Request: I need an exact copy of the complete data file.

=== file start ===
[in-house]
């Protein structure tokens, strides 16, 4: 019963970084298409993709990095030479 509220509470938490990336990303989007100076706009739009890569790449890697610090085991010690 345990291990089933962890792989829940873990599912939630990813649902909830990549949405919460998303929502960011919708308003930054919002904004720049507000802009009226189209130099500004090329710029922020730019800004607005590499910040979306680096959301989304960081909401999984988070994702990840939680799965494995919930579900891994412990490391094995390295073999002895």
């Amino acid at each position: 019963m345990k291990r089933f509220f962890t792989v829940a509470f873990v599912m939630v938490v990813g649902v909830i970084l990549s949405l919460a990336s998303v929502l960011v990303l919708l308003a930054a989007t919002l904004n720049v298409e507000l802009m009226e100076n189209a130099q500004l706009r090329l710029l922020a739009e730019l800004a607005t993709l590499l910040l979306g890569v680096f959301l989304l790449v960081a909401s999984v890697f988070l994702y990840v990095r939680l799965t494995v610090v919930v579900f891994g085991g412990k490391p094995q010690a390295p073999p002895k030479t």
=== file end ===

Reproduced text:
[in-house]
């Protein structure tokens, strides 16, 4: 019963970084298409993709990095030479 509220509470938490990336990303989007100076706009739009890569790449890697610090085991010690 345990291990089933962890792989829940873990599912939630990813649902909830990549949405919460998303929502960011919708308003930054919002904004720049507000802009009226189209130099500004090329710029922020730019800004607005590499910040979306680096959301989304960081909401999984988070994702990840939680799965494995919930579900891994412990490391094995390295073999002895």
């Amino acid at each position: 019963m345990k291990r089933f509220f962890t792989v829940a509470f873990v599912m939630v938490v990813g649902v909830i970084l990549s949405l919460a990336s998303v929502l960011v990303l919708l308003a930054a989007t919002l904004n720049v298409e507000l802009m009226e100076n189209a130099q500004l706009r090329l710029l922020a739009e730019l800004a607005t993709l590499l910040l979306g890569v680096f959301l989304l790449v960081a909401s999984v890697f988070l994702y990840v990095r939680l799965t494995v610090v919930v579900f891994g085991g412990k490391p094995q010690a390295p073999p002895k030479t």